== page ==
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Community-Supported Agriculture as a Dietary and Health Improvement Strategy: A Narrative Review.
J Acad Nutr Diet. 2017 01; 117(1):83-94.JA

Abstract

This narrative review summarizes the literature regarding community-supported agriculture (CSA) with a focus on its use as a dietary and health improvement strategy. CSA members are typically women, white, highly educated, and affluent. The majority of members are motivated to participate in CSA by a concern for the environment and a desire for locally grown, high-quality, and organic produce. Numerous studies have provided evidence of the economic, community, environmental, and food quality related benefits of CSAs. A substantial body of literature has also explored the CSA member experience and has found that members are generally very satisfied, but membership turnover rates are often high. Research regarding the association between dietary intake and health is more limited and mostly descriptive in nature. CSA members often report increased consumption and variety of fruits and vegetables, changes in the household food environment, and changes in meal patterns. A small number of anecdotal reports also support the association between CSA participation and improved health status. However, there is a dearth of experimental research in this area, and results of these studies are mixed. Future research opportunities include longitudinal studies to evaluate repeat CSA participation and the long-term sustainability of CSA-related dietary and health changes. In addition, research is needed to address some of the methodologic limitations of the current research with regard to survey tools, generalizability of results, self-reporting bias, and CSA member support.

Authors

No affiliation info availableNo affiliation info availableNo affiliation info availableNo affiliation info available

Pub Type(s)

Journal Article
Research Support, Non-U.S. Gov't
Review

Language

eng

PubMed ID

27847311

Citation

Vasquez, Angie, et al. "Community-Supported Agriculture as a Dietary and Health Improvement Strategy: a Narrative Review." Journal of the Academy of Nutrition and Dietetics, vol. 117, no. 1, 2017, pp. 83-94.
Vasquez A, Sherwood NE, Larson N, et al. Community-Supported Agriculture as a Dietary and Health Improvement Strategy: A Narrative Review. J Acad Nutr Diet. 2017;117(1):83-94.
Vasquez, A., Sherwood, N. E., Larson, N., & Story, M. (2017). Community-Supported Agriculture as a Dietary and Health Improvement Strategy: A Narrative Review. Journal of the Academy of Nutrition and Dietetics, 117(1), 83-94. https://doi.org/10.1016/j.jand.2016.09.029
Vasquez A, et al. Community-Supported Agriculture as a Dietary and Health Improvement Strategy: a Narrative Review. J Acad Nutr Diet. 2017;117(1):83-94. PubMed PMID: 27847311.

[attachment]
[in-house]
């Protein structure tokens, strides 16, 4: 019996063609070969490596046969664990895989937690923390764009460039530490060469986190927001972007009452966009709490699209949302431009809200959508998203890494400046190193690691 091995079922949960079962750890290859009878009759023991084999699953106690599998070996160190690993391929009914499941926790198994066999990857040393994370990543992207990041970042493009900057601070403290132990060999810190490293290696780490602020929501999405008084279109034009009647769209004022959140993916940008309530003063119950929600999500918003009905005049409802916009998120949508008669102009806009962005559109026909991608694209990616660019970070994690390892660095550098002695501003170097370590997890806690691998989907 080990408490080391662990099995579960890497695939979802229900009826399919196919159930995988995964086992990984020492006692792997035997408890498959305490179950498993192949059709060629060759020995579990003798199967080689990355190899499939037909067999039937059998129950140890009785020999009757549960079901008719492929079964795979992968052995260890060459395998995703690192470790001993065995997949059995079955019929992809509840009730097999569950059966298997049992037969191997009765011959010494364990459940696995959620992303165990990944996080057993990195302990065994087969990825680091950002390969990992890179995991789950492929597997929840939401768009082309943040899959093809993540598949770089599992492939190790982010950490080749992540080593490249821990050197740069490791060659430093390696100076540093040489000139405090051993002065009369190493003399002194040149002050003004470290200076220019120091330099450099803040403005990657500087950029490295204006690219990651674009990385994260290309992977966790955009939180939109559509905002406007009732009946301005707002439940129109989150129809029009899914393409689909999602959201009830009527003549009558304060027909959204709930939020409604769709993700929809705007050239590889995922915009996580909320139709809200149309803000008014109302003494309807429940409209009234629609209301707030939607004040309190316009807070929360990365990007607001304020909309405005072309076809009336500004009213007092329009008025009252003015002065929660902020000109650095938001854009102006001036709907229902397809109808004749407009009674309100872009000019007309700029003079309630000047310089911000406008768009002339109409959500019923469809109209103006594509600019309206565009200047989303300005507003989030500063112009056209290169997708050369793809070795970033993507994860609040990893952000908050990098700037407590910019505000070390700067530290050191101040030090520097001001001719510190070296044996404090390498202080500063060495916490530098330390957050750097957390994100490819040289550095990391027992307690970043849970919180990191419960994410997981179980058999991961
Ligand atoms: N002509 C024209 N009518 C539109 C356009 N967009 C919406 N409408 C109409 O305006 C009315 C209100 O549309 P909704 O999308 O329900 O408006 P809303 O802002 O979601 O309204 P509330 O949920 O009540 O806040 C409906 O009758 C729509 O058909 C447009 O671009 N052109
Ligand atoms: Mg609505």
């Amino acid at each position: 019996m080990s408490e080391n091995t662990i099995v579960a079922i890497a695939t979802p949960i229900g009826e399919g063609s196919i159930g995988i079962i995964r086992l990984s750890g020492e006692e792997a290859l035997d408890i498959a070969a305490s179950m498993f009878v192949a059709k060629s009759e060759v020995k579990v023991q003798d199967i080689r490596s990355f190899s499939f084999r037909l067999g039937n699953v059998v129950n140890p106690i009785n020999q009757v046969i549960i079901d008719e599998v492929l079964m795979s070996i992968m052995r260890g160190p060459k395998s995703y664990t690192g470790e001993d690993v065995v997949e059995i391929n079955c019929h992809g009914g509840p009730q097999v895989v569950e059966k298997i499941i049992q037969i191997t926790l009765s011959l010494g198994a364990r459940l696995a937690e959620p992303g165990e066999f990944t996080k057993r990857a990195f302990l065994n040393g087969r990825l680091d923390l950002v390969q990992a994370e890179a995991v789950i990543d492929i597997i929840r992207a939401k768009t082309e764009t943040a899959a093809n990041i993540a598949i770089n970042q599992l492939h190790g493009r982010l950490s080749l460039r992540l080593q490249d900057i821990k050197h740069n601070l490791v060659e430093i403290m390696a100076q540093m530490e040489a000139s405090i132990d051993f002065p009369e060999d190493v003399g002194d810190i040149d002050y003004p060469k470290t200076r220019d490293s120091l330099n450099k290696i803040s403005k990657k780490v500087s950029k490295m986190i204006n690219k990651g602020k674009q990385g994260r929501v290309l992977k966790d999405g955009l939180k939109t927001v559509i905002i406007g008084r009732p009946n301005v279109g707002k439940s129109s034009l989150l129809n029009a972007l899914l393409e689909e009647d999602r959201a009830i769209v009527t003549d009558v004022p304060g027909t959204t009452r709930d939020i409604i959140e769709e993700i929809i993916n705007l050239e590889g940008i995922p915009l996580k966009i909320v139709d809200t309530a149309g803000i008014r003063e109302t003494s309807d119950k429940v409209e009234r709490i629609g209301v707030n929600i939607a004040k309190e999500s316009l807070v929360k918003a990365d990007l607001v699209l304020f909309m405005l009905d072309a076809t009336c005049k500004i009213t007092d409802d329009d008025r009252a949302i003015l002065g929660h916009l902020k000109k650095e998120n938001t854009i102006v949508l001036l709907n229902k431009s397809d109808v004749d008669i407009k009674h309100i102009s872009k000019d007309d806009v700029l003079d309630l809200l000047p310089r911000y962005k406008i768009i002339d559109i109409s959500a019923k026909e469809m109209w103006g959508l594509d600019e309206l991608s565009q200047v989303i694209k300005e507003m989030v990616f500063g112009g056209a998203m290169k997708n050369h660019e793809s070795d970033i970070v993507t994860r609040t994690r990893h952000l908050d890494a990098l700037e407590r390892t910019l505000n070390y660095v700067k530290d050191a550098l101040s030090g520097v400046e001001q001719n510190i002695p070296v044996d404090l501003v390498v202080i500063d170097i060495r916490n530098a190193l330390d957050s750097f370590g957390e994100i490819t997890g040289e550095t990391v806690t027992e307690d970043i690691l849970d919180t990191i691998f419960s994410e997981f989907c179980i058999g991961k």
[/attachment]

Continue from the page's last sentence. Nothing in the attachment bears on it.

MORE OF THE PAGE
* Article titles in AMA citation format should be in sentence-case
TY - JOUR T1 - Community-Supported Agriculture as a Dietary and Health Improvement Strategy: A Narrative Review. AU - Vasquez,Angie, AU - Sherwood,Nancy E, AU - Larson,Nicole, AU - Story,Mary, Y1 - 2016/11/12/ PY - 2016/02/09/received PY - 2016/09/26/accepted PY - 2016/11/17/pubmed PY - 2017/3/16/medline PY - 2016/11/17/entrez KW - Community-supported agriculture KW - Dietary intake KW - Dietary intervention KW - Health promotion KW - Household food environment SP - 83 EP - 94 JF - Journal of the Academy of Nutrition and Dietetics JO - J Acad Nutr Diet VL - 117 IS - 1 N2 - This narrative review summarizes the literature regarding community-supported agriculture (CSA) with a focus on its use as a dietary and health improvement strategy. CSA members are typically women, white, highly educated, and affluent. The majority of members are motivated to participate in CSA by a concern for the environment and a desire for locally grown, high-quality, and organic produce. Numerous studies have provided evidence of the economic, community, environmental, and food quality related benefits of CSAs. A substantial body of literature has also explored the CSA member experience and has found that members are generally very satisfied, but membership turnover rates are often high. Research regarding the association between dietary intake and health is more limited and mostly descriptive in nature. CSA members often report increased consumption and variety of fruits and vegetables, changes in the household food environment, and changes in meal patterns. A small number of anecdotal reports also support the association between CSA participation and improved health status. However, there is a dearth of experimental research in this area, and results of these studies are mixed. Future research opportunities include longitudinal studies to evaluate repeat CSA participation and the long-term sustainability of CSA-related dietary and health changes. In addition, research is needed to address some of the methodologic limitations of the current research with regard to survey tools, generalizability of results, self-reporting bias, and CSA member support. SN - 2212-2672 UR - https://www.unboundmedicine.com/medline/citation/27847311/Community_Supported_Agriculture_as_a_Dietary_and_Health_Improvement_Strategy:_A_Narrative_Review_ L2 - https://linkinghub.elsevier.com/retrieve/pii/S2212-2672(16)31196-0 DB - PRIME DP - Unbound Medicine ER -